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LGBT students and family estrangement: how to help

22 October 2019

Eluned Parrott, former Director of the Unite Foundation shares some insightful statistics and thought-provoking commentary on why the LGBTQ+ community appears to experience estrangement issues the most.

Pride is a time to celebrate being happy in our own skin. 50 years after the Stonewall riot, it’s great to see thousands of people marching and celebrating their identity in Bristol and across the world. It’s a powerful symbol of the progress that’s been made.

Research from the Office for National Statistics would suggest that today’s young people are more confident in being open about their sexuality than any generation before. 4.2% of 16-24-year-olds identified themselves as LGBT in the most recent population surveys, as opposed to 2% of the population as a whole. It’s the highest number on record. On the face of it that’s great news, but does the data underline a generational divide in attitudes towards sexuality, and if so, what impact does that have?

The Unite Foundation is the UK’s biggest provider of scholarships to care-leavers and estranged students, and for many of our scholars, that question is all too personal. In our applications to the scholarship scheme, we can see that there’s a correlation between sexuality and family estrangement, although at this point in time we can’t say why.

According to data collected by the Foundation this month, applicants who are estranged from their families are five times more likely to identify as LGBT than other young people of a similar age. At 22% of the cohort, that’s a staggering eleven times more likely than the population of the UK as a whole. While the reasons for family estrangement can be complex and deeply personal, the two most common reasons why parents and their children cease contact are sexuality or a history of abuse. The two are not mutually exclusive.

Looking at the ONS data in more detail, it becomes clear that the older you are, the less likely it is that you will identify yourself as LGBT, and it isn’t much of a stretch to suggest that this trend indicates changing attitudes and an increasing openness to talking about sexual identity. For every age group, our parents’ generation are half as likely to identify as LGBT. So, for every age group, there is a generational divide when it comes to talking to our parents about our sexuality.

The good news is that as a society, we are becoming more open and hopefully the process of coming out should be easier for our children than it was for us. But real lives don’t work on averages, and sadly many young people face anger, rejection, emotional and physical abuse from parents and family members because of their innate sexual identity.

The data is deeply troubling, so while societal attitudes change slowly, we have to learn what we can do to help those young people whose families won’t accept them for who they truly are.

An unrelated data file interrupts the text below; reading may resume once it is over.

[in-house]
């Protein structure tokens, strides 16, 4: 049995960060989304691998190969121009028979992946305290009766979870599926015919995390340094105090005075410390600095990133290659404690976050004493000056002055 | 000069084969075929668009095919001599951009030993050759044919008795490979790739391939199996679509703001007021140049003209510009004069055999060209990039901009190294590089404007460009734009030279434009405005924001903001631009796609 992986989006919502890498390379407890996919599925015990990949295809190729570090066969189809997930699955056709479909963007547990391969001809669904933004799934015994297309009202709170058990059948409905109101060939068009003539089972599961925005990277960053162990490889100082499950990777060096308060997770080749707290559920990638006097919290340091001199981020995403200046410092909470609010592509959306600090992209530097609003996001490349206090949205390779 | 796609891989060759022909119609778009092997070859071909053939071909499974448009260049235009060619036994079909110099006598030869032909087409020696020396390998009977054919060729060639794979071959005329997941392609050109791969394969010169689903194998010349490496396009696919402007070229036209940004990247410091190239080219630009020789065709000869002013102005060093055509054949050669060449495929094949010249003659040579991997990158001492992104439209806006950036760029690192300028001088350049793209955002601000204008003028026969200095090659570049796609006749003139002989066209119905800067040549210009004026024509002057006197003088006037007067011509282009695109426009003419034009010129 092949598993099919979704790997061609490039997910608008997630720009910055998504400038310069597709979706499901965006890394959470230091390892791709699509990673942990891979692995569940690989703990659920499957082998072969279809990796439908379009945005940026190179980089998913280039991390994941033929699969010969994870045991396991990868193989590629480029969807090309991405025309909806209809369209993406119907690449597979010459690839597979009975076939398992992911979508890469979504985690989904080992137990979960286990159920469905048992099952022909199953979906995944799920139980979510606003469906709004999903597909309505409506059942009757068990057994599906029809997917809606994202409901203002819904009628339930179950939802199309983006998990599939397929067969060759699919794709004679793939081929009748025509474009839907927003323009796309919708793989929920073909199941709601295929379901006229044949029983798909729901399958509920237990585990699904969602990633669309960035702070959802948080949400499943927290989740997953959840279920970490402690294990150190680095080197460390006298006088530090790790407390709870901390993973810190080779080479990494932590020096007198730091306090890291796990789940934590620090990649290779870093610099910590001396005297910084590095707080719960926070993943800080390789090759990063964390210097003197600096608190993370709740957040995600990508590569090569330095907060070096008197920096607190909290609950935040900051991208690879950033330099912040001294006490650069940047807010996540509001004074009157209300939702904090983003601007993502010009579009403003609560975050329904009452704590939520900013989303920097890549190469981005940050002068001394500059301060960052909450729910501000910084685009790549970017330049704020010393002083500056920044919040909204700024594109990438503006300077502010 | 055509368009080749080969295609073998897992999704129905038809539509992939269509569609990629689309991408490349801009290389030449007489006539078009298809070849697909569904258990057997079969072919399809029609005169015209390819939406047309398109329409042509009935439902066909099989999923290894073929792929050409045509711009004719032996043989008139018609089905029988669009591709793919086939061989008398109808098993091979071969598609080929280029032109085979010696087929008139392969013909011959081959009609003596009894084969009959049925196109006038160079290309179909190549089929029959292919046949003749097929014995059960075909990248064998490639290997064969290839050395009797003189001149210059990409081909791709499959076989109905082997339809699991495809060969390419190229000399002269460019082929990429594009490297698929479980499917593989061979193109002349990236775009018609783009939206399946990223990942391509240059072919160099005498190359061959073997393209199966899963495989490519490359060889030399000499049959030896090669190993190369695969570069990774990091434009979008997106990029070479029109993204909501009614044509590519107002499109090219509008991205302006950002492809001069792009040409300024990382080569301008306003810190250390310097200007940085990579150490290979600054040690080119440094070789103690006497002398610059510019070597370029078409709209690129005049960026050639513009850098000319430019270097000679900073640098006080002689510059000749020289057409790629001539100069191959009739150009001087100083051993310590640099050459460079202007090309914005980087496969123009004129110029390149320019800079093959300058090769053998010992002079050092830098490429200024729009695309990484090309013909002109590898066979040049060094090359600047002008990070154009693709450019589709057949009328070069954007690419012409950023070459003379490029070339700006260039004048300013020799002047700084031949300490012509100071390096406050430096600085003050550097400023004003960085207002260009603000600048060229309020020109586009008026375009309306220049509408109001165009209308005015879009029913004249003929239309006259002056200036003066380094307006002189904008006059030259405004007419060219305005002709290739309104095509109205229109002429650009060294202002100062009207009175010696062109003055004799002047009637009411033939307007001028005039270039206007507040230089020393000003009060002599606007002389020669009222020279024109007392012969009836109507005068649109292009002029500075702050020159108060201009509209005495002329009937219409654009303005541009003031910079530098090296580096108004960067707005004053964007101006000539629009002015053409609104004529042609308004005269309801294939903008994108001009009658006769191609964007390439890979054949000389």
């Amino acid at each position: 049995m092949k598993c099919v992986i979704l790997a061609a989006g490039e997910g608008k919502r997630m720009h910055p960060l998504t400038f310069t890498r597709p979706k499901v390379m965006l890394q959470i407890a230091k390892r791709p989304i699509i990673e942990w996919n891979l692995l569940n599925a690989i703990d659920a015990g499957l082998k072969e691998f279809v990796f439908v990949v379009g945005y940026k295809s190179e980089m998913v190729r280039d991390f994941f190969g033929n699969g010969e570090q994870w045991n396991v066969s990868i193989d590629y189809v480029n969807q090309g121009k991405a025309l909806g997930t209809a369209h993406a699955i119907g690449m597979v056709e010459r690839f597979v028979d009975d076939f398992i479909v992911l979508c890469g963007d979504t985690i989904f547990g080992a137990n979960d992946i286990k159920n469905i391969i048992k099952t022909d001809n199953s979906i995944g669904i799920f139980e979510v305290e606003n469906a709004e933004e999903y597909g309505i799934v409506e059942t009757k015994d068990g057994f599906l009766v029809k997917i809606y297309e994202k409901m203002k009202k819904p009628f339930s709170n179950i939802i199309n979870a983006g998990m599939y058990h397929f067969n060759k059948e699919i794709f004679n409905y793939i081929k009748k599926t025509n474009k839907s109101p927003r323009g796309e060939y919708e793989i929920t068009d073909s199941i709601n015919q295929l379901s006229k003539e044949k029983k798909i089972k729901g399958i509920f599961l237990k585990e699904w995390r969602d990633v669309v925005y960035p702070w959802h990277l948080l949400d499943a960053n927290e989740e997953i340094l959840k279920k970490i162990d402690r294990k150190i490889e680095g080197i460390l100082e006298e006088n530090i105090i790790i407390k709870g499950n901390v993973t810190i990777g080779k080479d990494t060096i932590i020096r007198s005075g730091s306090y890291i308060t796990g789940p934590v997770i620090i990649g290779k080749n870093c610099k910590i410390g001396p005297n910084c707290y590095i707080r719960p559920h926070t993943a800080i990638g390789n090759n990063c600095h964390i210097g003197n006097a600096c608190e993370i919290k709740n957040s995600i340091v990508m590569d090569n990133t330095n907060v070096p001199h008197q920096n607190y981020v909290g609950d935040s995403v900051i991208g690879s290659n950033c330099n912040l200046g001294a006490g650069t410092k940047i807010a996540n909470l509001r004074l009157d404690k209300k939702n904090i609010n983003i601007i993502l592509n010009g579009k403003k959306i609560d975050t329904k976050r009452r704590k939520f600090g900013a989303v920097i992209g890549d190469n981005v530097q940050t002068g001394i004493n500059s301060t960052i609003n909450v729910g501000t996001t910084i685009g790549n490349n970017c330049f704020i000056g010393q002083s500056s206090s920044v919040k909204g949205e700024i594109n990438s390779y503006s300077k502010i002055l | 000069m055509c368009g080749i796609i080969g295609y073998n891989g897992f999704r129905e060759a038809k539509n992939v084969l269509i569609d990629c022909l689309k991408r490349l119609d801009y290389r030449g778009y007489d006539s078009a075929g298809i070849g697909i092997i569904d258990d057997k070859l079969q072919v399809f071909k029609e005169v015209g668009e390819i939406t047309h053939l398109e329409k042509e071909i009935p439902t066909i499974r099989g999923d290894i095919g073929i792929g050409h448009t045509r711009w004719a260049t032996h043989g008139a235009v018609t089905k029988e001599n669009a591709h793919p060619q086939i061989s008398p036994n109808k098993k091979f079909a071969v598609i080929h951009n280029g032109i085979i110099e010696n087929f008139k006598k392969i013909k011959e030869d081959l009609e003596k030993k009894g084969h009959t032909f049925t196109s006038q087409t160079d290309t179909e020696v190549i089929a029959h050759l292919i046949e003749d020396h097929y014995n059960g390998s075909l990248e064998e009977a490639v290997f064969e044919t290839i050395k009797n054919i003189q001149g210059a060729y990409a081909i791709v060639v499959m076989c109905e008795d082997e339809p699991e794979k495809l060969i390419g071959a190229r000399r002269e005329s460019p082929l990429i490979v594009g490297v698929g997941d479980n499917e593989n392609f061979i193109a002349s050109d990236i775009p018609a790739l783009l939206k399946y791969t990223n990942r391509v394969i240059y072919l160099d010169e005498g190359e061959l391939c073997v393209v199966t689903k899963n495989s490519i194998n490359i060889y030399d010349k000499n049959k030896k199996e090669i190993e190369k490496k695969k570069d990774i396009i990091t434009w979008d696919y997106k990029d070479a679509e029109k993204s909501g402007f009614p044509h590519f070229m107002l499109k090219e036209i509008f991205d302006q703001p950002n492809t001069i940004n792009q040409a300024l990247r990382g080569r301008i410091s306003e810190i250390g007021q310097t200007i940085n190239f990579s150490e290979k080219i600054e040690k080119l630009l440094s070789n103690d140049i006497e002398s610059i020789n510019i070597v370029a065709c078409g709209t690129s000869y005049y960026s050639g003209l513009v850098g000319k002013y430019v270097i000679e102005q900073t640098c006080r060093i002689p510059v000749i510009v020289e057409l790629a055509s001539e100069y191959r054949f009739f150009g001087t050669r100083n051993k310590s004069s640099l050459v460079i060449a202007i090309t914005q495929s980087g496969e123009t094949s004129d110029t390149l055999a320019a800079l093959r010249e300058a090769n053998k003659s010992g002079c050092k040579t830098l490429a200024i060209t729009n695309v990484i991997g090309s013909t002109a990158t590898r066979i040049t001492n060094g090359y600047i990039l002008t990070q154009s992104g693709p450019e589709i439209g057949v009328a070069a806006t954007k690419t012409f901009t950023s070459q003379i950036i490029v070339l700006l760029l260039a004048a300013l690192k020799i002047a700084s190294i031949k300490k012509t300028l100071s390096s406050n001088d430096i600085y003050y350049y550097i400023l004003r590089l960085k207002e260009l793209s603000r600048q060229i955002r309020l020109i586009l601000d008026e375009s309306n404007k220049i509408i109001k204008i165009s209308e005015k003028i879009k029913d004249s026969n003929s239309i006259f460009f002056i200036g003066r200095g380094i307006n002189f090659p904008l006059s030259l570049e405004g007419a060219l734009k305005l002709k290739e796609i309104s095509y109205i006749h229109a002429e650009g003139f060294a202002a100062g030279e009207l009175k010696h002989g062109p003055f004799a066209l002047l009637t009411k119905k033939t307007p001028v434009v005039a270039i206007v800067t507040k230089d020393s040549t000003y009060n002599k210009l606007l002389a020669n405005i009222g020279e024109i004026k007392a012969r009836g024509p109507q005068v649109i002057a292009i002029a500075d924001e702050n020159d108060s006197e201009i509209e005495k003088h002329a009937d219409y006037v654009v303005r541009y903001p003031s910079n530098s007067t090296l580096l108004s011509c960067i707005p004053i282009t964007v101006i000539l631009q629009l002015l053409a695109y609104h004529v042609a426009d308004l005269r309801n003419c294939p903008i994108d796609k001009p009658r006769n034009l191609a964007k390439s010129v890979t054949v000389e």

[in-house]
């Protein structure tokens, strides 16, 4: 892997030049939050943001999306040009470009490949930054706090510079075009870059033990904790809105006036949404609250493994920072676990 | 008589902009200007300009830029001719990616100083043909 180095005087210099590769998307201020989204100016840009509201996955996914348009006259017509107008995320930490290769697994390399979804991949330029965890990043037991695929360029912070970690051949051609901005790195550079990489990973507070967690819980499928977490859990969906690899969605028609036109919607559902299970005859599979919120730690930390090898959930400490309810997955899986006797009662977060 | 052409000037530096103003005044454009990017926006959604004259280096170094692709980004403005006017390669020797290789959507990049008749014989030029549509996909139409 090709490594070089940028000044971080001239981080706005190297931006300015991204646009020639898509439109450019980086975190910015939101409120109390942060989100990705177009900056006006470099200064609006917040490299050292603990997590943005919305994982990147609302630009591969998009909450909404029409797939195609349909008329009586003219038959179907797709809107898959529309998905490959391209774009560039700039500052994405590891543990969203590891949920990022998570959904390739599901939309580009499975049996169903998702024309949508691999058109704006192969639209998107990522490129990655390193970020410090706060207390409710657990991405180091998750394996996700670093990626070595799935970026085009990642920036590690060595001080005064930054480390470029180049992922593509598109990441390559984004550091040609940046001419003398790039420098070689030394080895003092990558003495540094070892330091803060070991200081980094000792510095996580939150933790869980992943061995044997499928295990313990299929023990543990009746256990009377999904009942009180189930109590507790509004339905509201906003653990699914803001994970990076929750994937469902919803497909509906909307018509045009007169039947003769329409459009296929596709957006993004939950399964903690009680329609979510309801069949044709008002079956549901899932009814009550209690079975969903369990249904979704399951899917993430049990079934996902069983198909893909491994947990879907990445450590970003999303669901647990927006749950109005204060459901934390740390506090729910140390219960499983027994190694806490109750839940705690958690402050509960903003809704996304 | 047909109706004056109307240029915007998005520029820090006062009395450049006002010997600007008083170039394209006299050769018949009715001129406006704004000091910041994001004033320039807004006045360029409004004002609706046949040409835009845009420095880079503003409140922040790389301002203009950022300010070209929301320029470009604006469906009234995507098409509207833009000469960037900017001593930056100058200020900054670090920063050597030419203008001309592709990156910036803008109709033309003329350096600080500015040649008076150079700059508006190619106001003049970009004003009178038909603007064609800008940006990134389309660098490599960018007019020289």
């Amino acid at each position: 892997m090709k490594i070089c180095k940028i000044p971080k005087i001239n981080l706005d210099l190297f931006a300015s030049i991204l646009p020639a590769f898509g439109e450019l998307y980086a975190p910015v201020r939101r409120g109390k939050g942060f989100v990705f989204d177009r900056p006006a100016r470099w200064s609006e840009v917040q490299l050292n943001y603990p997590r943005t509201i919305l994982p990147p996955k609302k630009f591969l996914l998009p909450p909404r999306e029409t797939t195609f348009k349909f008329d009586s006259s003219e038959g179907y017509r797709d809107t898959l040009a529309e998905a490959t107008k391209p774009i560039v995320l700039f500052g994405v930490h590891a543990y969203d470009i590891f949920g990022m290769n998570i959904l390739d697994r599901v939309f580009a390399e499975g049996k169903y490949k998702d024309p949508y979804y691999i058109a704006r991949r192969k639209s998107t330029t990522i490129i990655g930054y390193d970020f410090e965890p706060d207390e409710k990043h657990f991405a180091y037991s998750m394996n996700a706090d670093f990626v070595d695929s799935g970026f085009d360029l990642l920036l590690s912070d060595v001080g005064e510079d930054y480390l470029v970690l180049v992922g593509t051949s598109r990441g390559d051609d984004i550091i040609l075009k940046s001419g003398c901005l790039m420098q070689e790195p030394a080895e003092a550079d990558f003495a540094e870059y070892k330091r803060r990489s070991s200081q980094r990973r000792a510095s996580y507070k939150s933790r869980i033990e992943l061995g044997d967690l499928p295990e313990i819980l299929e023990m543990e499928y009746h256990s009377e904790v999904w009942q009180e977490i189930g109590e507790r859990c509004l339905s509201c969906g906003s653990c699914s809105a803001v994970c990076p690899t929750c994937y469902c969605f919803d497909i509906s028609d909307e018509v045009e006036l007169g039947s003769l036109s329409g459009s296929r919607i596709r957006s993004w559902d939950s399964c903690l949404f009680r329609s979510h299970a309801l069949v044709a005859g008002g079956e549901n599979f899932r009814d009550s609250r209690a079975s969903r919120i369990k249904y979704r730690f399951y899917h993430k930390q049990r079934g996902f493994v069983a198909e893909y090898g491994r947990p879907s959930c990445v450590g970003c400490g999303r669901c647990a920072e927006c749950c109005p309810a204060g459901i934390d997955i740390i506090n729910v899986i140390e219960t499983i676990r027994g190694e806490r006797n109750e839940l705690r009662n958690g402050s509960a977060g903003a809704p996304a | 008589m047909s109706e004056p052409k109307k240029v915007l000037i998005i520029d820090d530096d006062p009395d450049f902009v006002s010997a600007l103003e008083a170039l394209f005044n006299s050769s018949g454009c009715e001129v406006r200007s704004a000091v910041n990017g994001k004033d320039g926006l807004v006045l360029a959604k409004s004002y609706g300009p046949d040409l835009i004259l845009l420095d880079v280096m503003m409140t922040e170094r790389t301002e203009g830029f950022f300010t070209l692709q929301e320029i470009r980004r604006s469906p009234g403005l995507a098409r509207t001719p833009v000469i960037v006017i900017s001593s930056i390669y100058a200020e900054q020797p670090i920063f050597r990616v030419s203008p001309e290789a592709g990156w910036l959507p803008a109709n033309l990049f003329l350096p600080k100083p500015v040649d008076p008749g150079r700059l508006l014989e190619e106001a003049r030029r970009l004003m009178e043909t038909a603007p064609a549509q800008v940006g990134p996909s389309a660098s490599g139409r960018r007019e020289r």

The Unite Foundation has recently commissioned detailed research to look at the factors that affect how easy it is for young people to get to university if they’re leaving care or are estranged from their families. As part of that project, researchers have talked to dozens of estranged young people about their own experiences to help us learn what we can do to help. That work is ongoing, but there are three clear things society can do to help:


1. Stop making estranged young people relive their trauma

Family estrangement is traumatic and reliving the experience every time you apply for the help you are entitled to, such as housing benefit or student support, is humiliating, painful and emotionally exhausting. Let’s just stop it. Public bodies should only need to ask for proof of your circumstances once.


2. Provide safe, secure places to live

Young people who find themselves suddenly homeless are hugely vulnerable to violence, intimidation and worse. Sofa surfing might be seen as a relatively safe option by comparison to living on the streets, but in reality it can put you in the power of people who don’t have your wellbeing at heart. We need to treat youth homelessness as the emergency it really is to prevent huge long-term harm.


3. Make sure that the loss of parental support doesn’t mean the loss of life goals

For many young people, the loss of family support blows their life apart and makes goals like going to university, getting an apprenticeship or getting a home of your own seem like impossible dreams. When someone else’s choices ruin a person’s life, something is wrong with our society. The Unite Foundation provides university scholarships for around 80 young people each year, but there is a massive unmet need for help.

The revolution in our society’s attitudes to sexuality over a relatively short period of time has been incredible. Sadly, for some, progress still feels a long way away.

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